Standard 12: Evaluate and Use Technology for Teaching and Learning

Artifact: Tech Lead sb

Artifact: anno bib

As I finish this program, I am reminded how much I truly enjoy the process of trying out new ideas; specifically in the area of technology.   I especially value providing meaningful experiences for students that help them learn concepts in ways they find engaging and inspiring.    My experiences during the program with and with revising a tried and true project both emphasized to me how important it is to continue to explore, reflect, and revise my teaching tools and methods.   I also know that if I am not trying something new I feel like I am not really doing my job, which is to continually improve my practice.

The 21st Century Learning Design program and rubrics (21 CLD Learning Activity Rubrics, 2011) provided me with an excellent framework that helped me examine the use of technology in my teaching practice. These frameworks emphasize technology in a holistic manner, focusing not only on the technology itself, but the collaborative aspects of working in teams while using the technology. Of the many programs and tools I evaluated over the last two years, the Storyboardthat site was one that I found engaging and useful. After experimenting myself and creating a SPU presentation using the Storyboardthat platform (see Artifact: “Tech Lead SB”), I tried it out during a language arts unit with students, who worked in collaborative groups on a fairly open-ended project. The students quickly discovered how to do many things I had not yet figured out. They also quickly tested the limits of the Storyboardthat platform, and found some of the problems with it. This was an important reminder to me that students today are so adept and naturally comfortable using technology that they can play an extremely valuable role in the evaluation process. In the future, I will continue to collaborate with my students in evaluating potential technology tools. As a bonus, the evaluation process can become a 21 CLD project in and of itself!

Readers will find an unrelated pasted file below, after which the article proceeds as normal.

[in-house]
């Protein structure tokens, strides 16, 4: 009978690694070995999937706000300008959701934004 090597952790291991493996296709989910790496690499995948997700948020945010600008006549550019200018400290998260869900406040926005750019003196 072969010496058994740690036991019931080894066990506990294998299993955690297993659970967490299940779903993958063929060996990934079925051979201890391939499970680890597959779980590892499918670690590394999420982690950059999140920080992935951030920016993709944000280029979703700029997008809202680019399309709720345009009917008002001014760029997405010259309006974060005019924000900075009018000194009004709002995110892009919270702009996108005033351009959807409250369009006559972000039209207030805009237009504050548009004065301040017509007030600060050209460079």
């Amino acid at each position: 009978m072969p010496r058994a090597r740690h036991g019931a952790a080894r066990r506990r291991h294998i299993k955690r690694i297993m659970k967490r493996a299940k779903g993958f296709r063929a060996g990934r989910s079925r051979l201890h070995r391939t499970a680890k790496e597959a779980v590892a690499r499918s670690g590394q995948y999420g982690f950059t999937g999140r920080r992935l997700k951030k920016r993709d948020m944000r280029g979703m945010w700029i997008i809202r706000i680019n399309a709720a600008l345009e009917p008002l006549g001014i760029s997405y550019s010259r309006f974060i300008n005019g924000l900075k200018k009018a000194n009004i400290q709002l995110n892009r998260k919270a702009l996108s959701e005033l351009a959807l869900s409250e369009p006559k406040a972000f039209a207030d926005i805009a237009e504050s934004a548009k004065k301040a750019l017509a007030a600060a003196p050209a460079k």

As part of a literature review I did during the program (see artifact: “anno bib”), I discovered many useful articles and publications related to technology usage. One that stood out was a book that had many real-world case studies and scenarios (Reinventing Project-Based Learning: Your Field Guide to real-world projects in the digital age, 2014). Reading about specific projects, or learning about them from my colleagues as always been a strong source of inspiration for me. I will continue to search out and evaluate real-world examples that have already been tried by others.

Communication is another area in which I am still making many new discoveries. Real-time communication using video tools such as Skype has been shown to be an effective way to connect students with authors and experts that they would not otherwise be able to access (Messner, 2010) and (Foote, 2008). This past year, I did a couple of pilot tests using Skype. I hope to expand my usage, possibly even connecting with other classroom across the world so that my students can exchange ideas with students with vastly different backgrounds and perspectives than their own.

Finally, I now know that I want to continue to become a more active leader in the area of technology in my team and building.  Davies (2010) identified the importance of technology leadership continuing to move from an administrative function to a teacher, and even a student, function. While I don’t have any current interest in leaving the classroom, if I was to do so a job related to education in technology would be of interest.  For now, I look forward to finding useful ways to help my peers make better use of tech tools that are out there, so that more students have the opportunity to realize the added benefits that come from taking advantage of the tools at our disposal in the district. For next year, I have agreed to become a building technology lead. This will be a great first step in my ongoing efforts to support my own and other teachers’ learning related to technology.

“21CLD Learning Activity Rubrics.” Microsoft Educator Network. Microsoft Partners in Learning, 2011. Web. 1 Nov. 2015. <;.

Reinventing Project-Based Learning: Your Field Guide to real-world projects in the digital age. Second ed. Eugene: International Society for Technology in Education, 2014. Web. 1 Nov. 2015. <>.

Davies, P. M. (2010). On School Educational Technology Leadership. Management In Education, 24(2), 55-61.

Foote, C. (2008). See Me, Hear Me: Skype in the Classroom. School Library Journal, 54(1), 42-43.

Messner, K. (2010). An Author in Every Classroom: Kids Connecting with Authors via Skype. It’s the next Best Thing to Being There. School Library Journal, 56(9), 42-44.




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